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Waiting for a Diagnosis

This is a guest post from blogger Chrissy Kelly (Life with Greyson) about the emotions surrounding her son's autism diagnosis.

This is my son Parker...

He has 100 different smiles, all guaranteed to light up the room.  He's a mama's boy, a fact that makes me glow with pride. And each time he chooses only me to soothe him, I feel like I just won a prize. 

We love slow dancing in the kitchen while the rest of the word falls away. Sometimes I think every love song was written just for me and him.Those are the moments I know that I've loved him not just all his life, but all mine too. He is my wildest dream come true.

Parker reminds me it's okay to get dirty while you're having fun. He makes me not mind a cluttered house or floor covered with toys. I pick playing with him versus cleaning. A clean house I'll forget tomorrow, but playing with him I'll still remember deep in my bones in a hundred years. Long after he falls asleep at night I stumble over a forgotten toy on the floor, and smile as I think of him. He reminds me it's better to live an honest, painful, beautiful life than someone elses fairy tale. He makes me want to live a beautiful story about a boy with endless blue eyes and possibilities and a Mom that loves so big that it sometimes hurts. 

Parker has huge crystal-blue pool eyes that I like to swim in. Flecks of gold pull me in and let me look directly into his bright soul. I stare and memorize him. Please God- I whisper, Let me remember my 2-year old ParkerFreeze this moment for eternity and let me remember everything. The feel of his chubby rectangular feet. His soft, smooth baby fine hair a million different shades of gold. The sight of him playing outside in the back yard doing his funny little run. He makes me stop at least once a day and say, Wow, God. Really? Are you sure it's okay? He's really mine? And I still really can't believe that my heart made his heart, and because of that it's like we are always together.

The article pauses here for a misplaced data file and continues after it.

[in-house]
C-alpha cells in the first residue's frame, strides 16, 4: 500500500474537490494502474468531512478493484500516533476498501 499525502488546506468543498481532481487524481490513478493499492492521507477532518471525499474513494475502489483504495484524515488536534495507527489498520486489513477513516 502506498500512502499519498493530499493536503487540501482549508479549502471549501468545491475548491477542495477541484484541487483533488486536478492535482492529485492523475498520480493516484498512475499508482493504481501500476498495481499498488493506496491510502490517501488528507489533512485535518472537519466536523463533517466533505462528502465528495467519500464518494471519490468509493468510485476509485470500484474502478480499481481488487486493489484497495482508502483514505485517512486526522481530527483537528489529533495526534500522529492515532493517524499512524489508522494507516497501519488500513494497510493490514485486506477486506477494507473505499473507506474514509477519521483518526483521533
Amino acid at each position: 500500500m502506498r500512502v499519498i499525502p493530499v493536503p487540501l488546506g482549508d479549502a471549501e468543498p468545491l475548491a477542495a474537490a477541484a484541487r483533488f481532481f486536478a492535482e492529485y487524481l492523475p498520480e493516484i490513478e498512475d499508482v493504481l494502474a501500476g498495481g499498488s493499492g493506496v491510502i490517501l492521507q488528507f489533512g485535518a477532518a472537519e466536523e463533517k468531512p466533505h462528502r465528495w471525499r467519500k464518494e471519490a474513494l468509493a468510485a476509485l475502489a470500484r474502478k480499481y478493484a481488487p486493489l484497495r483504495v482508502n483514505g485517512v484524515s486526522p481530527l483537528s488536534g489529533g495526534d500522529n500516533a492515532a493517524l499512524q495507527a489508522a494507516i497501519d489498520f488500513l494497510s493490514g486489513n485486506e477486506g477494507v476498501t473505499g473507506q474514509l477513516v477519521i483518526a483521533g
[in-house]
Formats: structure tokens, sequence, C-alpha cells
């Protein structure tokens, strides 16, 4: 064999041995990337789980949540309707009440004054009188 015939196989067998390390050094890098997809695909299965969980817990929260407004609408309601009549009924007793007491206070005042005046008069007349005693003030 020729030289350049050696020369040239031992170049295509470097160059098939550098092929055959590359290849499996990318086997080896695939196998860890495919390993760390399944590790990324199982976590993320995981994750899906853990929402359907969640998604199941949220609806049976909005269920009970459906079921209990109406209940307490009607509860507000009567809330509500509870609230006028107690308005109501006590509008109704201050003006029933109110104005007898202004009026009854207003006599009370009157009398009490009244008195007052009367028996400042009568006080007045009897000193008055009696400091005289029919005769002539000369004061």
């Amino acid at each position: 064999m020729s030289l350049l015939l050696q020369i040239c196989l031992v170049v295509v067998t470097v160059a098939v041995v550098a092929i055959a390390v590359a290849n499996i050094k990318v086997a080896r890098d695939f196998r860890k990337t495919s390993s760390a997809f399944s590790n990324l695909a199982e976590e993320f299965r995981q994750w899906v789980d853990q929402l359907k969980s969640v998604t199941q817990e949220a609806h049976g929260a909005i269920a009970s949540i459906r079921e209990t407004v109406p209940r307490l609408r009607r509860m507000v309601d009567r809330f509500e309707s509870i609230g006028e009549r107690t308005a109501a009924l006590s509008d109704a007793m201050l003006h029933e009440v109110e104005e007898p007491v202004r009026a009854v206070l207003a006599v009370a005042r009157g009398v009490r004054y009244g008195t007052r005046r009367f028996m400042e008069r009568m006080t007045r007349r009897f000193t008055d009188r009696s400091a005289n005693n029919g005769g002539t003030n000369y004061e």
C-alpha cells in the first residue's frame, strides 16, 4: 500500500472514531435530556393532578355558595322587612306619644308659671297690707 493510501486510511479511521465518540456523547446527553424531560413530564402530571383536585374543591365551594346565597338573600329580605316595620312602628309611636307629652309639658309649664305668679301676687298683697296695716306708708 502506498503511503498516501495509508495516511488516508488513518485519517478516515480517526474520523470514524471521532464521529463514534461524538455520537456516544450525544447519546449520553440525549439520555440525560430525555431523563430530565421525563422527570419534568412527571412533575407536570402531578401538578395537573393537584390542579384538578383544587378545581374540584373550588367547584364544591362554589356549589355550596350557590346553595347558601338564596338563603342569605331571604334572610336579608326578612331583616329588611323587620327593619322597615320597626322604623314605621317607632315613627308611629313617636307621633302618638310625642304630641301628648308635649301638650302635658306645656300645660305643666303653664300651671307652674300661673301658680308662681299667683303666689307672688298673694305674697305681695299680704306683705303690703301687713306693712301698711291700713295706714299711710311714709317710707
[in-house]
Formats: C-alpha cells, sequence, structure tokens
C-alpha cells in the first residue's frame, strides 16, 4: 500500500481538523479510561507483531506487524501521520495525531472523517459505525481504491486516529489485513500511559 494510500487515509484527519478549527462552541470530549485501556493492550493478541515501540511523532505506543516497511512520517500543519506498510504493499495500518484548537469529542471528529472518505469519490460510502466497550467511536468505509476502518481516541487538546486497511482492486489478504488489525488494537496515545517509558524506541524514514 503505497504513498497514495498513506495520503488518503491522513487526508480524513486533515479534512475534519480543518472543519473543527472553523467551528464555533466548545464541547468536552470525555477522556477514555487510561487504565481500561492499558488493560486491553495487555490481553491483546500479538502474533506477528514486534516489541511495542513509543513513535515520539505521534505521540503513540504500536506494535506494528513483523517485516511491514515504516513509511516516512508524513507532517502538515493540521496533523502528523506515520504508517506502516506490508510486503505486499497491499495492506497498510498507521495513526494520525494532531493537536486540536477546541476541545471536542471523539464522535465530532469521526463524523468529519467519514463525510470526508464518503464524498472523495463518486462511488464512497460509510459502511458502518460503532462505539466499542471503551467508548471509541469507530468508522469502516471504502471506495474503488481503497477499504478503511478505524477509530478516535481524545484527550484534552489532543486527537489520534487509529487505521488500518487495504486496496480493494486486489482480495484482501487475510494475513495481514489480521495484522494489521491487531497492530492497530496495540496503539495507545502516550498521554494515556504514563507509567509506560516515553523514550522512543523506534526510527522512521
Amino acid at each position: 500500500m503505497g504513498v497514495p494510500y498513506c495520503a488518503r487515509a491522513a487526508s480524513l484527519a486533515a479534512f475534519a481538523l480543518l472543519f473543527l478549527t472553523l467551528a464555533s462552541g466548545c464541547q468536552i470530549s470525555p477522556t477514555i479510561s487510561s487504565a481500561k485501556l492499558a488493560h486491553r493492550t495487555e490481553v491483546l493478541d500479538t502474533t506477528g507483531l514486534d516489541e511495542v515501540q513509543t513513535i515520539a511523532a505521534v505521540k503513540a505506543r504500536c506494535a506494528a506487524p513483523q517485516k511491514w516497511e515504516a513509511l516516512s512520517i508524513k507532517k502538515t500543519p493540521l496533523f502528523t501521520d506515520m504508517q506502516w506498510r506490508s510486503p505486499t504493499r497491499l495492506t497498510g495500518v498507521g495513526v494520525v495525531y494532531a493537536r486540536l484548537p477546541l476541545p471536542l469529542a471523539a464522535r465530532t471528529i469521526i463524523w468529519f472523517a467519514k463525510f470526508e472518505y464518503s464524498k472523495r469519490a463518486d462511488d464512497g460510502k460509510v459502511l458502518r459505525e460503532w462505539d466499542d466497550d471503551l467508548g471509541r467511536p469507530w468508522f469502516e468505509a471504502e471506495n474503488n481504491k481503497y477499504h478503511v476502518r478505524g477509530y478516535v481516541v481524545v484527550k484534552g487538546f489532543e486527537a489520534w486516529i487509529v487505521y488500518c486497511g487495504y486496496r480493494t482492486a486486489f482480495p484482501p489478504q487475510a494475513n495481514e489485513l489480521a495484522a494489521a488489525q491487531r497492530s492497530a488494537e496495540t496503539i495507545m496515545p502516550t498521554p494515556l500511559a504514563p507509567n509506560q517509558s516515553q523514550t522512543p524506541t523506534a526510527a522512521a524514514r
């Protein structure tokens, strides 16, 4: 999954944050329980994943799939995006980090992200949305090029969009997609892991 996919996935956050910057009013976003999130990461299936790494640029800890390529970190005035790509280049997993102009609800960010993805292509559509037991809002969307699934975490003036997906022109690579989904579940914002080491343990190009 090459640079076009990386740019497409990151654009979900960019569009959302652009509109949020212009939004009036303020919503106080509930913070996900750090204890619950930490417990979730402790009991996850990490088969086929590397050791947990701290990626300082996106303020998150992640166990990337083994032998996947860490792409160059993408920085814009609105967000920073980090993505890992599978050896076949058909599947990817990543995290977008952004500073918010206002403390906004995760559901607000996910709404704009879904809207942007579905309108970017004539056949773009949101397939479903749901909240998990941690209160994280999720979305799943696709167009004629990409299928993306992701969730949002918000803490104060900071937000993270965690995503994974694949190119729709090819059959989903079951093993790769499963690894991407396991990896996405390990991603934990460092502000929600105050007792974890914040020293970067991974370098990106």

I remember nursing him. Our eyes locked on each other and I didn't know where he ended and I began. We were one. And then that eye contact slowly drifted away. I had to get bigger and louder to pull him out from inside his head. And I knew what to look for and I found it, and I knew what it was called.

Today Parker had his diagnostic evaluation today for autism. Unlike Parker's older brother Greyson's diagnosis appointment not yet two years ago- the doctor wouldn't tell me on the spot. I practically begged- If I know- I assume you know. Please don't make me neurotically check the mail every day wondering if this is the day I will open an envelope and fall to my knees.I need to hear the words said out loud. My mother's heart needs to hear it so I can move on.

And although she was kind and a mother, unfortunately she was also not a rule breaker. He seems to have behaviors and characteristics in line with a spectrum disorder, she finally gave me when pressed. We still need to compile all the data first. But he's got a lot of wonderful traits too. I know that is their band aid. I heard it with Greyson so many times- He's got so many great traits, and I mistakenly took that as not autistic. Now I know it must be because they want something positive to say and they can't say the thing that most parents want to hear. They want to remind me this beautiful bright shining light is a gift. I already know that, deeply and with even more determined conviction on imperfect gut wrenching days like today. 

I know the Doctor's report will call my pot black, and it will leave my heart aching a little. And I also know that today, and even on the day we get the damn letter, Parker is still the same sweet soul whose warm wrinkled body was placed against my bare chest and into my heart almost three years ago. 

If you have a concern about how your child is communicating, interacting or behaving, you are probably wondering what to do next. Check out our Early Access to Care toolkit.

The Autism Speaks blog features opinions from people throughout the autism community. Each blog represents the point of view of the author and does not necessarily reflect Autism Speaks' beliefs or point of view.